Reply
  • beemeup - Tuesday, February 26, 2013 - link

    Correction: It can hold a total of 8x 3.5" HDDs + 4x 2.5" SSDs if you decide to equip the two front 3.5" bays with 2-in-1 2.5-to-3.5" adapters.

    That's 12 drives total! Very impressive for a Micro-ATX case.
    Reply
  • lwatcdr - Tuesday, February 26, 2013 - link

    I would like to see more mATX cases reviewed/ They are a good compromise between the extremely small and hard to work on iTX cases and the large in your face ATX cases.

    http://www.newegg.com/Product/Product.aspx?Item=N8...
    http://www.newegg.com/Product/Product.aspx?Item=N8...

    I think this one would be great for a Hackintosh build
    http://www.newegg.com/Product/Product.aspx?Item=N8...

    http://www.newegg.com/Product/Product.aspx?Item=N8...

    And this for your typical home office http://www.newegg.com/Product/Product.aspx?Item=N8...
    NZXT even builds a gaming mATX case but it lacks USB 3 front ports so I left it of my list.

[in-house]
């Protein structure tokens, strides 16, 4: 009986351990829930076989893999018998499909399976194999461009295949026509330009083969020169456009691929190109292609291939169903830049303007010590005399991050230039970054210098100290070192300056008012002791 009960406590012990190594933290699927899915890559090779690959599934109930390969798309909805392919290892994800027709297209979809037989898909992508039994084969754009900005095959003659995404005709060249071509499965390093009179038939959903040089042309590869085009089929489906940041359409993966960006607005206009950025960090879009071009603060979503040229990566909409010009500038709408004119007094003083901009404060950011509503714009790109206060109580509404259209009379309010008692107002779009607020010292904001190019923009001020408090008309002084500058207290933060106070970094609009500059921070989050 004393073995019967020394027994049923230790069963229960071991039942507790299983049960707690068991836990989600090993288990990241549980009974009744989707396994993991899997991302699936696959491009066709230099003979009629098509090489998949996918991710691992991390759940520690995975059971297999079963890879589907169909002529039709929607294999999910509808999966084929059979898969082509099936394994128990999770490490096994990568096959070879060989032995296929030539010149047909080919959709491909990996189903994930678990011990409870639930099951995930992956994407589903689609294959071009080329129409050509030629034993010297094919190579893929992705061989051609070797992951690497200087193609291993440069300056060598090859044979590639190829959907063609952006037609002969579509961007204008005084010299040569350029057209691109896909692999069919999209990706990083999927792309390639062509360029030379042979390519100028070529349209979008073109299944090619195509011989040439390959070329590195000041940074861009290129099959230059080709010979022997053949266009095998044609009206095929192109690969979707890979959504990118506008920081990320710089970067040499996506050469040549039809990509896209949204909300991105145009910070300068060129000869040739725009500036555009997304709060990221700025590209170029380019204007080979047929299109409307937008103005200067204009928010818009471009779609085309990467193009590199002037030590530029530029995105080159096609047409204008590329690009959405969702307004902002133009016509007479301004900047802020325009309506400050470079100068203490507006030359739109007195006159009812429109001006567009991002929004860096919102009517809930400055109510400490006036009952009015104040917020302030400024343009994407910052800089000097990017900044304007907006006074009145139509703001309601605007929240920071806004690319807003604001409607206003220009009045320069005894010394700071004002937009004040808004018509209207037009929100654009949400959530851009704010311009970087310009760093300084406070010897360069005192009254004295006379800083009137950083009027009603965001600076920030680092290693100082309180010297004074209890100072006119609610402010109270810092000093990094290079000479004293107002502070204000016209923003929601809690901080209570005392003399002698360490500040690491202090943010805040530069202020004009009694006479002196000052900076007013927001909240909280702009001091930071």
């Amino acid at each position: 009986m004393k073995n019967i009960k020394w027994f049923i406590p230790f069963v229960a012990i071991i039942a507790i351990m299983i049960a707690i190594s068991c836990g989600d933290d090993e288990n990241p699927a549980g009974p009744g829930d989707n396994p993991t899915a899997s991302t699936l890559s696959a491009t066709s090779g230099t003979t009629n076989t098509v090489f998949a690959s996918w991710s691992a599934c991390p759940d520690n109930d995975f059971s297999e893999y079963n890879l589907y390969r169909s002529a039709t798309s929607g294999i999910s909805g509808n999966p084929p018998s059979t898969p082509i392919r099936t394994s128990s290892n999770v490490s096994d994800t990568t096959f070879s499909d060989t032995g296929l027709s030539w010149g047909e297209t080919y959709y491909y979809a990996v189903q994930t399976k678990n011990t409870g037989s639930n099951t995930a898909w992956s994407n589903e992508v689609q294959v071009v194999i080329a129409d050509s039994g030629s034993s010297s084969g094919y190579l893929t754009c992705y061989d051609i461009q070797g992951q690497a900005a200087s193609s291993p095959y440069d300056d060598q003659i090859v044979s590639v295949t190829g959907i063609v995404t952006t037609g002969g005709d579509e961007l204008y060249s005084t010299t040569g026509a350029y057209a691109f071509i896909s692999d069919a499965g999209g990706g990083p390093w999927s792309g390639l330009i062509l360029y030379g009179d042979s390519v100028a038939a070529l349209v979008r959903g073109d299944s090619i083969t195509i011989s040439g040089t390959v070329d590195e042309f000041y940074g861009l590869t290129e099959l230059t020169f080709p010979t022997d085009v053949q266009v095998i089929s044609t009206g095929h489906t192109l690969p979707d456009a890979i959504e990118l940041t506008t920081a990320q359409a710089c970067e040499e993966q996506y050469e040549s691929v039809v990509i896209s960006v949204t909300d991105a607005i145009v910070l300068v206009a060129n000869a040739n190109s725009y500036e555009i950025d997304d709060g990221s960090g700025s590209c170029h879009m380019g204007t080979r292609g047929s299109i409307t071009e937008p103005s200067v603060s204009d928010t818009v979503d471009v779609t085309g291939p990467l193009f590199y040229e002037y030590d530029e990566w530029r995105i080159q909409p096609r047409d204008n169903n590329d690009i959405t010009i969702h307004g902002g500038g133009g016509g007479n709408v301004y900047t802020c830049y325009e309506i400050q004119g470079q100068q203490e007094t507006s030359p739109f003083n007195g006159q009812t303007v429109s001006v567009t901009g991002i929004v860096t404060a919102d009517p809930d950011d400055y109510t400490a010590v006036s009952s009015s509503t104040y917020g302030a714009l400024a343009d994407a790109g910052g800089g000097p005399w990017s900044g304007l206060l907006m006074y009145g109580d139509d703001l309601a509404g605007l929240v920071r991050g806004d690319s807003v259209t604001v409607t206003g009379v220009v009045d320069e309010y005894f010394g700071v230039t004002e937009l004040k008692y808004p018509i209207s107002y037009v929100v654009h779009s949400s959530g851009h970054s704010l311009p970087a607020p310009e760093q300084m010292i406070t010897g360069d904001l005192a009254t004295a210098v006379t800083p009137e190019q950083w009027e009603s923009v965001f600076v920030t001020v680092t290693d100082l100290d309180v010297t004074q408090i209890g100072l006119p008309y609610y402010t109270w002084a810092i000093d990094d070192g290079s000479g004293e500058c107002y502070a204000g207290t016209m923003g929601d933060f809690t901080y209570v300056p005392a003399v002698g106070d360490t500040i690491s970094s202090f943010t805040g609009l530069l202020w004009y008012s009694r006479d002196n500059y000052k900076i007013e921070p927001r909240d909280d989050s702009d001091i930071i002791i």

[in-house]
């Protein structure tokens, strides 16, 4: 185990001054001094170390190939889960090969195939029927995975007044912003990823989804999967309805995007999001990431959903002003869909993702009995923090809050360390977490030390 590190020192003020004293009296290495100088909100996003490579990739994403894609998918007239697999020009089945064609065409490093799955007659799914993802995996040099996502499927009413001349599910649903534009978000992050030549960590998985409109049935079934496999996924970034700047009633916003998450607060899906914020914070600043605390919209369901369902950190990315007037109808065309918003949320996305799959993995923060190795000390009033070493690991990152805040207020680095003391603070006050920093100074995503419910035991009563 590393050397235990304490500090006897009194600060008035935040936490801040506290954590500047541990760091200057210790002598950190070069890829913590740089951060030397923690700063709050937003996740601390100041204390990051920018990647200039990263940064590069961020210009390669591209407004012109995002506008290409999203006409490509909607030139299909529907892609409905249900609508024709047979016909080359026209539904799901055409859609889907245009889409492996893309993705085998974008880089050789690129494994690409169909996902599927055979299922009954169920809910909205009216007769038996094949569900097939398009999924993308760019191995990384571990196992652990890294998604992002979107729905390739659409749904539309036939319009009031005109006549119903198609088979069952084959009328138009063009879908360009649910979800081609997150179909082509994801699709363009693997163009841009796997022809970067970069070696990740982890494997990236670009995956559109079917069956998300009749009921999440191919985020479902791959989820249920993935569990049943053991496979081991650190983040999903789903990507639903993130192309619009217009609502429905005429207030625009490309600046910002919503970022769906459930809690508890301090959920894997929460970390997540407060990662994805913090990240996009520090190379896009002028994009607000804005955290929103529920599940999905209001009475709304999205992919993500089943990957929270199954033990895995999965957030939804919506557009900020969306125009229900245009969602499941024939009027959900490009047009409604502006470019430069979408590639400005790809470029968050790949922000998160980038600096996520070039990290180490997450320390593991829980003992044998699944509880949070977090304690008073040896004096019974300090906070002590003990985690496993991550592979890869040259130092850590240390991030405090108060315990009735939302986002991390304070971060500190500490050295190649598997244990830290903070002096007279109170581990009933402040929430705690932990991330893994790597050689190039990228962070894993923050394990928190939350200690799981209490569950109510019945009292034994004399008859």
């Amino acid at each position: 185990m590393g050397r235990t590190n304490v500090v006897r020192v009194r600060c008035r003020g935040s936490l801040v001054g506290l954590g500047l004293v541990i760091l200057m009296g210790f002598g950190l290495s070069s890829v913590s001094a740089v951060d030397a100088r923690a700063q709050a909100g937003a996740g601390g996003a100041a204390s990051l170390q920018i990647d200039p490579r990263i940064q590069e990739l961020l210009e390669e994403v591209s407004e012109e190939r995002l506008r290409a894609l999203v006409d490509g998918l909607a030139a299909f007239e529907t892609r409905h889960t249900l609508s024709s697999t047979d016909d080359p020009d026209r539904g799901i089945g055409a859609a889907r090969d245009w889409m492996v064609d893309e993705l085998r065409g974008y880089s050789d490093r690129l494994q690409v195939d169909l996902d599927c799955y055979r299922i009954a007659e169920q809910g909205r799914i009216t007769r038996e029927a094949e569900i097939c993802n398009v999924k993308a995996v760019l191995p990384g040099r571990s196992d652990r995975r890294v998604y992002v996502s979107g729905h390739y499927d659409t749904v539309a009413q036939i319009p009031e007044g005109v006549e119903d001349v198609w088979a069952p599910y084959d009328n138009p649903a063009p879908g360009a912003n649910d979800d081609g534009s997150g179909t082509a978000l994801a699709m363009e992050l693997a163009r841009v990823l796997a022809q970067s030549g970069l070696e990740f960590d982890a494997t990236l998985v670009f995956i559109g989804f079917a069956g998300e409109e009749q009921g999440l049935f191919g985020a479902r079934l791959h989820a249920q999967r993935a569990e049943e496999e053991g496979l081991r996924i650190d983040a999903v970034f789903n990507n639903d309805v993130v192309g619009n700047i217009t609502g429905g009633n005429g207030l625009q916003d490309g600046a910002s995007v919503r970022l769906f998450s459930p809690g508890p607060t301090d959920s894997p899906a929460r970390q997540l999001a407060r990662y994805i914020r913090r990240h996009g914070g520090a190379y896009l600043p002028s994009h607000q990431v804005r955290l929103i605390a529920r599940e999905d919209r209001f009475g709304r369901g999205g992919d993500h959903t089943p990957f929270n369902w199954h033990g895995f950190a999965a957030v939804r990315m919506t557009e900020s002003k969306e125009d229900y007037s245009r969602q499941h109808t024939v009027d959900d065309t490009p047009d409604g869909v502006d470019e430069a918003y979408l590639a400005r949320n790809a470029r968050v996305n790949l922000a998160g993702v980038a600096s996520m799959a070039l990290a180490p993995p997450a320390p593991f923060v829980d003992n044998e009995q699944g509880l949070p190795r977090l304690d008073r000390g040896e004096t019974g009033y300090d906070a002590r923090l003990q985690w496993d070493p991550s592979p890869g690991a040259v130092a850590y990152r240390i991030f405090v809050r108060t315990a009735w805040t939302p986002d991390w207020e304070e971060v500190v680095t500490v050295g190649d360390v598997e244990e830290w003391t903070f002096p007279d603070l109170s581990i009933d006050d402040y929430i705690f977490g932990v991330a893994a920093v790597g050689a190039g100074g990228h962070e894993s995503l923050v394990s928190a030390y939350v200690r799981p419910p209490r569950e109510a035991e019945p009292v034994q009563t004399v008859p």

Reply
  • Grok42 - Sunday, March 03, 2013 - link

    I would add a few mITX cases to your list as well. There are a few mITX cases that size wise are almost mATX but can only accommodate a mITX board. They are typically when you want a small form factor that can hold a lot of storage or bigger graphics cards.

    The one I just bought is amazing with a few small flaws. It is 14.41" x 7.83" x 11.02" or 1243 cubic inches Vs your first mATX which is 10.35" x 8.35" x 15.47" 1337 cubic inches. Being almost mATX size means it can hold 7x 3.5" + 3x 2.5" drives Vs. the mATX's 2x 3.5" and 2x 5.25" capacity.

    http://www.newegg.com/Product/Product.aspx?Item=N8...
    Reply